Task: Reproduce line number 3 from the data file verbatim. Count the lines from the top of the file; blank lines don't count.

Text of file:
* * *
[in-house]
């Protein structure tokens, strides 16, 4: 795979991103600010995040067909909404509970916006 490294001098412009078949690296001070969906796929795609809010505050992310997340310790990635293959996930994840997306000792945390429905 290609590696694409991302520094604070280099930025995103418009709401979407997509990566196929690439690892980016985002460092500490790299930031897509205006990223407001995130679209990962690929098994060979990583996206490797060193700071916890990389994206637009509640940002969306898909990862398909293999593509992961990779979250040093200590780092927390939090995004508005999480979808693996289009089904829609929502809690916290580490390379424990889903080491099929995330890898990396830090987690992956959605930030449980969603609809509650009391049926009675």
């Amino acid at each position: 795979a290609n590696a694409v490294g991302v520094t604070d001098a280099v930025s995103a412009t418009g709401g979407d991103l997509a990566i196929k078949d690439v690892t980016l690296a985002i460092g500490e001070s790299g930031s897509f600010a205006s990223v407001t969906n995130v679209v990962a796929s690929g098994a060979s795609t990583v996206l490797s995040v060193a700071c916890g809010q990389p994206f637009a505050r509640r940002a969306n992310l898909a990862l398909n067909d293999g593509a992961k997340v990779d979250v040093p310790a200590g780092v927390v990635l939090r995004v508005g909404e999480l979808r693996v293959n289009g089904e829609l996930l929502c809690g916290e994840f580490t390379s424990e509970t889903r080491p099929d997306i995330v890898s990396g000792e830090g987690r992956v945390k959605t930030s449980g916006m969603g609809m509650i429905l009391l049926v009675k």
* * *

């Amino acid at each position: 795979a290609n590696a694409v490294g991302v520094t604070d001098a280099v930025s995103a412009t418009g709401g979407d991103l997509a990566i196929k078949d690439v690892t980016l690296a985002i460092g500490e001070s790299g930031s897509f600010a205006s990223v407001t969906n995130v679209v990962a796929s690929g098994a060979s795609t990583v996206l490797s995040v060193a700071c916890g809010q990389p994206f637009a505050r509640r940002a969306n992310l898909a990862l398909n067909d293999g593509a992961k997340v990779d979250v040093p310790a200590g780092v927390v990635l939090r995004v508005g909404e999480l979808r693996v293959n289009g089904e829609l996930l929502c809690g916290e994840f580490t390379s424990e509970t889903r080491p099929d997306i995330v890898s990396g000792e830090g987690r992956v945390k959605t930030s449980g916006m969603g609809m509650i429905l009391l049926v009675k």